As Tropical Storm Harvey continues to pummel an already devastated Houston, many residents are terrified that the dams on two of the region's massive reservoirs will fail, releasing a torrent of water into portions of the city that are already submerged—including downtown.
The extra water that has accumulated in the Addicks and Barker reservoirs has strained their earthen dams—which have been considered in critical condition for several years in large part because of how ruinous it would be if they failed.
But the United States Army Corps of Engineers says that, despite the fears, the dams are not in danger of failing. Here's why:
What are the Addicks and Barker reservoirs?
The two reservoirs, built by the federal government in the 1940s, were meant to hold excess rainwater to protect Houston from catastrophic flooding. The idea was that, when heavy rain fell, Addicks and Barker could catch it before it flowed down Buffalo Bayou into west and downtown Houston.
Is water going to overtop their dams?
No, says Richard Long, who oversees the operation of the reservoirs for the Army Corps. He said Tuesday that "the dams are designed not to be overtopped through the use of auxiliary spillways." These spillways are located well below the top of the actual dams in each reservoir; excess water in the reservoirs will go over these auxiliary spillways long before it would reach the top of the dams.
As of now, the Army Corps says there's enough excess water in the Addicks Reservoir that some of it is flowing around (not overtopping) one of the auxiliary spillways. The agency originally thought water might also have to flow around the spillways for Barker Reservoir, but now projects that will not be necessary as long as the weather stays good.
All this is still a very big deal—the Army Corps has never had to resort to it before. But it's not the catastrophic situation for downstream neighborhoods that many perceive it to be.
Why are the spillways a big deal? And what will the impacts of using them be?
The water that goes around the auxiliary spillway of Addicks Reservoir is going to have to leave the reservoir somehow—and enter areas surrounding it. The Army Corps can't say exactly what areas might experience additional flooding, but local officials did say to expect more water to flow into the vicinity of the spillway on the northwest side of Addicks. This week, Harris County Flood Control District listed 53 subdivisions in the Addicks watershed and 40 in the Barker watershed (shown in brown in the map above) at high risk of flooding.
Jeremy Justice, a hydrologic analyst at the Harris County Flood Control District, said two subdivisions near the Addicks reservoir—Twin Lakes and Lakes on Eldridge—are particularly vulnerable to flooding from the Addicks spillway. Those homes "probably should never have been put there," he said.
So why are homes surrounding the reservoirs already flooding?
Thousands of homes and structures surrounding the reservoirs have indeed already flooded. Some of them are flooding because they're along creeks and bayous that have also been overwhelmed. Some are flooding because of bad drainage in the neighborhood. But many are flooding because they are in an area that the Army Corps actually considers to be inside the reservoirs.
The Army Corps says that as water goes around the auxiliary spillway of Addicks Reservoir, the flooding close to the reservoirs may get worse for homes that have already been impacted. But officials don't yet know how much worse.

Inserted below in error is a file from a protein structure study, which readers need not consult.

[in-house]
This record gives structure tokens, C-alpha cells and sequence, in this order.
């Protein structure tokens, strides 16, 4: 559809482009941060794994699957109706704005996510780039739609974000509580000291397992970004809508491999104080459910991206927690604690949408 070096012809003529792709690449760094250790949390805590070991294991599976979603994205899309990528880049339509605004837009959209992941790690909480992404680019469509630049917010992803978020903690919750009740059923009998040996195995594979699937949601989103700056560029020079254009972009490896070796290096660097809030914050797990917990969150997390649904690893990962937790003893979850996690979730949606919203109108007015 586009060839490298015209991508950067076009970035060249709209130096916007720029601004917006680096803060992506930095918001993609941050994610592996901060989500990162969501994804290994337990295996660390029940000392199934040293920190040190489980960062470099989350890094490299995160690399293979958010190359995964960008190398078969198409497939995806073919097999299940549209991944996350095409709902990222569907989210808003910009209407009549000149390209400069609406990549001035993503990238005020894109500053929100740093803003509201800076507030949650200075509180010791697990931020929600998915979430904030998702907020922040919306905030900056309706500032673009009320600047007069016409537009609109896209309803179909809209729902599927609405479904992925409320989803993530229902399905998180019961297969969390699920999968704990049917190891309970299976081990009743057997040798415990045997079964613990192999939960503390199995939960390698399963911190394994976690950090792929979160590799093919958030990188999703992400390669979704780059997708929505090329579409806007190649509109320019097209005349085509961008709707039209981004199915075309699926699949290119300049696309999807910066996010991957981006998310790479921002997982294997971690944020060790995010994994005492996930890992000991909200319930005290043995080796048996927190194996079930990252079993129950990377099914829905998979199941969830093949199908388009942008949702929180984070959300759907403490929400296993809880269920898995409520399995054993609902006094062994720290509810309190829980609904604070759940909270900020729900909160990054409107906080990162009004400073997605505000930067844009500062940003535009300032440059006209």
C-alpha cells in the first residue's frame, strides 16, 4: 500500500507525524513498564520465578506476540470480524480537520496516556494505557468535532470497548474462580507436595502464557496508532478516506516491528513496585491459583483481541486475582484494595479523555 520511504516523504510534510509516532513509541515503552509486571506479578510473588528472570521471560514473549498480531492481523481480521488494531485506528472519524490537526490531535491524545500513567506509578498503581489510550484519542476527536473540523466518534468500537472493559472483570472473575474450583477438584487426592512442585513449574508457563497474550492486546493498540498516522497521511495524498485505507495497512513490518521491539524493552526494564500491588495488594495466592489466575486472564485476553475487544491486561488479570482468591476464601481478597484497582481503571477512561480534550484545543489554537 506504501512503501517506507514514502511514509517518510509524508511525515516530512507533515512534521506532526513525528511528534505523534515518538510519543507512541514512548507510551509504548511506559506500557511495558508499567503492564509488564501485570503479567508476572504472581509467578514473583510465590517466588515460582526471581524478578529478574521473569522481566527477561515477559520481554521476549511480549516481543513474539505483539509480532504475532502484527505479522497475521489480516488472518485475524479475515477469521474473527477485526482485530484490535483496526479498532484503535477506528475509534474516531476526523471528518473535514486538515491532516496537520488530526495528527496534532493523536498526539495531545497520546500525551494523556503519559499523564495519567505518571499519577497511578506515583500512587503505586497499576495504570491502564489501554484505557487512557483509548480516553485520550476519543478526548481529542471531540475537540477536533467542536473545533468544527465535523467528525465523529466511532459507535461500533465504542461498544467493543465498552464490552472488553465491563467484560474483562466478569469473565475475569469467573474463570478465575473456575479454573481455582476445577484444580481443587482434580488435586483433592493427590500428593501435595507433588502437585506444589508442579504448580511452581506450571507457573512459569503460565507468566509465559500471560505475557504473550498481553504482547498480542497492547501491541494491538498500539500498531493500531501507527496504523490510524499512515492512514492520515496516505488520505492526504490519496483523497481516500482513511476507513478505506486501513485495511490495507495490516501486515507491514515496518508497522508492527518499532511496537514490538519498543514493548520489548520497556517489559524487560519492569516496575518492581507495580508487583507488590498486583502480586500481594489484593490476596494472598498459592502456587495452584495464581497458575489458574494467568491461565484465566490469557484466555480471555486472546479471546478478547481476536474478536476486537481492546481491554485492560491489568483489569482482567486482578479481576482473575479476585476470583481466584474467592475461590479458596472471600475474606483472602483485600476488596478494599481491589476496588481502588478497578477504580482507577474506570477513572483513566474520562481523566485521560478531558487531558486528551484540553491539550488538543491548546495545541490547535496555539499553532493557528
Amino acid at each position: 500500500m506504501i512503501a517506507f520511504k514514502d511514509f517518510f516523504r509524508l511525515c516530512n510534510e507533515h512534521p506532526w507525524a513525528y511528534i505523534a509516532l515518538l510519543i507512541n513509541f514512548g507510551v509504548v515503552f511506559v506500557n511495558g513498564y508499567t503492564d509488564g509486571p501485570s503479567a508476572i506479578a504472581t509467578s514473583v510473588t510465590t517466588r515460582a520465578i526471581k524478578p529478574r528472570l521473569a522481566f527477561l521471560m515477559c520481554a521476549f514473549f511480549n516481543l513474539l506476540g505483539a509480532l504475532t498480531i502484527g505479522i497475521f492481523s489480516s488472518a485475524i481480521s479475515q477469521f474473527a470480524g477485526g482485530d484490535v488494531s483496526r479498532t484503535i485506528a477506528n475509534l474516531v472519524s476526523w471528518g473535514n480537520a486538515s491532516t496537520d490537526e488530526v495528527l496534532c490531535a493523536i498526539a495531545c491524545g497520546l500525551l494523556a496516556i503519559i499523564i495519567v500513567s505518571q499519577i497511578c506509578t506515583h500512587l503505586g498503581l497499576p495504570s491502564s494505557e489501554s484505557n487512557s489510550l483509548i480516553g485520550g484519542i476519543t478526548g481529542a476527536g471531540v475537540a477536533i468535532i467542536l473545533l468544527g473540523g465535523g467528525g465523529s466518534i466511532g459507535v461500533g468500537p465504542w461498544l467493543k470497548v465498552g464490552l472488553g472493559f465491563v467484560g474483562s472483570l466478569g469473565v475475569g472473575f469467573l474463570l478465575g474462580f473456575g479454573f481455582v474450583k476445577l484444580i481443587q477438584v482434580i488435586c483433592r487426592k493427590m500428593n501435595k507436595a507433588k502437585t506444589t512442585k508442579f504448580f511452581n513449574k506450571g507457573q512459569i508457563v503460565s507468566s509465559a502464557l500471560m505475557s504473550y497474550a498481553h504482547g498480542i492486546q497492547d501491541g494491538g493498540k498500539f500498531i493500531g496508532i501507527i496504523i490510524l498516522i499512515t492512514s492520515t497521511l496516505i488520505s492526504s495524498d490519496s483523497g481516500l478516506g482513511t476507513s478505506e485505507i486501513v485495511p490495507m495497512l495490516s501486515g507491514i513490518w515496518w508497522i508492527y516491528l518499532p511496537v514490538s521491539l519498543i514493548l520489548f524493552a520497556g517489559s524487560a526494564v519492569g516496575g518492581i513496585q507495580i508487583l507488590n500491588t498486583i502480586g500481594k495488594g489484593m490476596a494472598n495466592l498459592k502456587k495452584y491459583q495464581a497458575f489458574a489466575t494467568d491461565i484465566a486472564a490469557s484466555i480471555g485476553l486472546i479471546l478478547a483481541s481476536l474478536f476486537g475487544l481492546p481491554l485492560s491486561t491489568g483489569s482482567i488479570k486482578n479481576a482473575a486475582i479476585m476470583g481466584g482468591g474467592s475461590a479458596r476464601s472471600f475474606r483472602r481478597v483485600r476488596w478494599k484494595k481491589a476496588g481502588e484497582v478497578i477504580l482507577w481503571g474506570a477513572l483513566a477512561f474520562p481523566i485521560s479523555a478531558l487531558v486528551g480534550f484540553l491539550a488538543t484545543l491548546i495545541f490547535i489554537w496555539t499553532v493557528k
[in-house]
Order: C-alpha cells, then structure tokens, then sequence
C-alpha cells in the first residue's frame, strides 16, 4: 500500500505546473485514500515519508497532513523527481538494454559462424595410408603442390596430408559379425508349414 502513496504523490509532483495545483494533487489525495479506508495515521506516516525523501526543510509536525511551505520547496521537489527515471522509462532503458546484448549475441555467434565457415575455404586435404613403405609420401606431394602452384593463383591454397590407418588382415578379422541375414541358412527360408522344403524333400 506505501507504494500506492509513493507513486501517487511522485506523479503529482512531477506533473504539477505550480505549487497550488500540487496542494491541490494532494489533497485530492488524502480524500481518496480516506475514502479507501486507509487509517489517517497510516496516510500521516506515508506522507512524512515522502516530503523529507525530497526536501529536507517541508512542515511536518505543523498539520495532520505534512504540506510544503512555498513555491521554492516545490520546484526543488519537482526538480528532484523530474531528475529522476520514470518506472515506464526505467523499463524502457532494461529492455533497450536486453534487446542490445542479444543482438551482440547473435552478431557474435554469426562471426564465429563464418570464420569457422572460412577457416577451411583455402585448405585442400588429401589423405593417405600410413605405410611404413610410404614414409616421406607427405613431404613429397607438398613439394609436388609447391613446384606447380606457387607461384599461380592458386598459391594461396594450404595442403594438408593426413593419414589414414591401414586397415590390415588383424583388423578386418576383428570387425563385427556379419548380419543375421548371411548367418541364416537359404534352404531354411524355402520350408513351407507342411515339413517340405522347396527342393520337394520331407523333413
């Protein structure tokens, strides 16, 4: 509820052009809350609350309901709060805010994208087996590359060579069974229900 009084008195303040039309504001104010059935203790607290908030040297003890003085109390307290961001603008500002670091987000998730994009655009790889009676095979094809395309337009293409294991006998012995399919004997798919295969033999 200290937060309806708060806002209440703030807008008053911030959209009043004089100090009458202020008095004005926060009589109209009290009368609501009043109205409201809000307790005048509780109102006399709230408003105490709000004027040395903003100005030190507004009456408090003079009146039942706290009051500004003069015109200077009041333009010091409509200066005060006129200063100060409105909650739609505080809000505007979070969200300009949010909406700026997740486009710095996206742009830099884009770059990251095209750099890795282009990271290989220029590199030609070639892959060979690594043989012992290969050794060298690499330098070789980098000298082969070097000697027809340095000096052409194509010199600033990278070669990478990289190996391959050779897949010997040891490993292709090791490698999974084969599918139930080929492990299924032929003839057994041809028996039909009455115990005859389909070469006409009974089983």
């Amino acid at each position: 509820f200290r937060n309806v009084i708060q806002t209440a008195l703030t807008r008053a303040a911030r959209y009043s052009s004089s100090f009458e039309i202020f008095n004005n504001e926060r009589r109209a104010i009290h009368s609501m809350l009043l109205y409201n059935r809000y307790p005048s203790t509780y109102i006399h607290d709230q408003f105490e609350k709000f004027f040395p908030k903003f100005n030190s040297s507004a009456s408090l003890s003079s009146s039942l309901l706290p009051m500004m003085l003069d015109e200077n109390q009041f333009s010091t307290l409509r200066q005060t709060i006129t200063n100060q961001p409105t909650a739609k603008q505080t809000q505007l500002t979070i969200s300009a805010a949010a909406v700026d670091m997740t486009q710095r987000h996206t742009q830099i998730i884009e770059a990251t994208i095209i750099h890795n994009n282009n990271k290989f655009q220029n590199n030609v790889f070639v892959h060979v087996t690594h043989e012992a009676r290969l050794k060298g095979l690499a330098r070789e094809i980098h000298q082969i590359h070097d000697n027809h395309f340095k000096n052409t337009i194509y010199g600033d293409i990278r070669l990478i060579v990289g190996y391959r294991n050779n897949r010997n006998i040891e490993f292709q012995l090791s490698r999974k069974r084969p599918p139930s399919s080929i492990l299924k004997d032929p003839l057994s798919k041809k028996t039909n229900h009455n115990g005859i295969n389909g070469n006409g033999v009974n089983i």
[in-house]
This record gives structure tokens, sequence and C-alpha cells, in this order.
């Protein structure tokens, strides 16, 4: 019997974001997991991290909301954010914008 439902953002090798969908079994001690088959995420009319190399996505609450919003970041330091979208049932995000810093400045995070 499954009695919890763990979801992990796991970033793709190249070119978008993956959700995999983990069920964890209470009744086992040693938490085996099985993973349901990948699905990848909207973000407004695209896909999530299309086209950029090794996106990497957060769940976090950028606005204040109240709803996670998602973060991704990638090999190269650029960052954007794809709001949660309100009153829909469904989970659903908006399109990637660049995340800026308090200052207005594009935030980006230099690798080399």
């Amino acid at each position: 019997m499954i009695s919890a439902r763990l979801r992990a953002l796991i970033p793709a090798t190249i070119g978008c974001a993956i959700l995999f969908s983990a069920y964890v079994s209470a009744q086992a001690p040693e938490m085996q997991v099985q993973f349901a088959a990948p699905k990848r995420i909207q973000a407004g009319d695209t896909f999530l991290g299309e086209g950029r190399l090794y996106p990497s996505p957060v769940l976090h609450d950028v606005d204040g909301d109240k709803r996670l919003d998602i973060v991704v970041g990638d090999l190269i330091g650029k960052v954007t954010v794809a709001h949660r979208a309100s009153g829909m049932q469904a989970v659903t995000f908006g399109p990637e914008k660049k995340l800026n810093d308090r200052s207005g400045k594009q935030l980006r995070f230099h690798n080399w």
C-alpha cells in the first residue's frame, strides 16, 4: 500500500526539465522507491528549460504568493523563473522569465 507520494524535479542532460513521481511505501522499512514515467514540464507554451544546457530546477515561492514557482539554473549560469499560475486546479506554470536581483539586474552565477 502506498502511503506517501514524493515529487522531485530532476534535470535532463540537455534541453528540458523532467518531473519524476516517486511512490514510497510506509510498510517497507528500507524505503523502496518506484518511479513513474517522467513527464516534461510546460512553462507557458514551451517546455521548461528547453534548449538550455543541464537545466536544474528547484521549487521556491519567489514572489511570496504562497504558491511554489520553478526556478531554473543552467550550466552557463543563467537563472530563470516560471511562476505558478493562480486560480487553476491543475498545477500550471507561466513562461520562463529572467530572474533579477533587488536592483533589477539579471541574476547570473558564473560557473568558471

Why is the Army Corps also releasing water from the reservoirs down Buffalo Bayou? Weren't the reservoirs built to help avoid that?
There is so much rain falling in the area right now and the reservoirs are under so much stress that the Army Corps is faced with a tough balancing act.
Addicks and Barker were originally built solely to protect against flooding in Buffalo Bayou that would impact west and downtown Houston. The Army Corps built them in the 1940s in an area that was pretty much totally undeveloped. The agency had hoped to buy even more land to build the reservoirs on, plus extra land as an additional buffer, but that never happened.
For decades, that wasn't a huge deal. If the reservoirs filled up with rain and areas around them flooded, no one lived there. But today, many people live right around the reservoirs. That creates two problems.
First, the Army Corps now has to worry about flooding neighborhoods surrounding its reservoirs. Second, all those neighborhoods have added a lot of non-absorbent concrete to what was once water-absorbing green space—so when rain falls into the area, less of it is absorbed by the ground. That means more of it ends up in the reservoirs than it used to.
The Army Corps must now protect neighborhoods both upstream of the reservoirs and downstream of the reservoirs. In order to prevent catastrophic flooding upstream of Addicks and Barker, the agency has been releasing what it says are small amounts of water down Buffalo Bayou. This balancing act will continue, and it's already created a huge political headache for the Army Corps.
Last year, well before Harvey, Long described the Army Corps as "between a rock and a hard place."
Why are homes so close to the reservoirs?
Good question. Because local officials let it happen.
Could the dams for Addicks and Barker ever fail?
The Army Corps tells us the likelihood is minuscule even with this week's historic rainfall, which has strained their earthen dams. Fear and speculation about the dams' potential failure has been spurred by their placement several years ago on a list of critical infrastructure. But the Army Corps says they are on that list because of what could happen if they ever did fail—not because they're actually in danger of failing. If a breach were to occur, the Army Corps estimates it would cause $60 billion in damage and more than one million residents downstream would be impacted.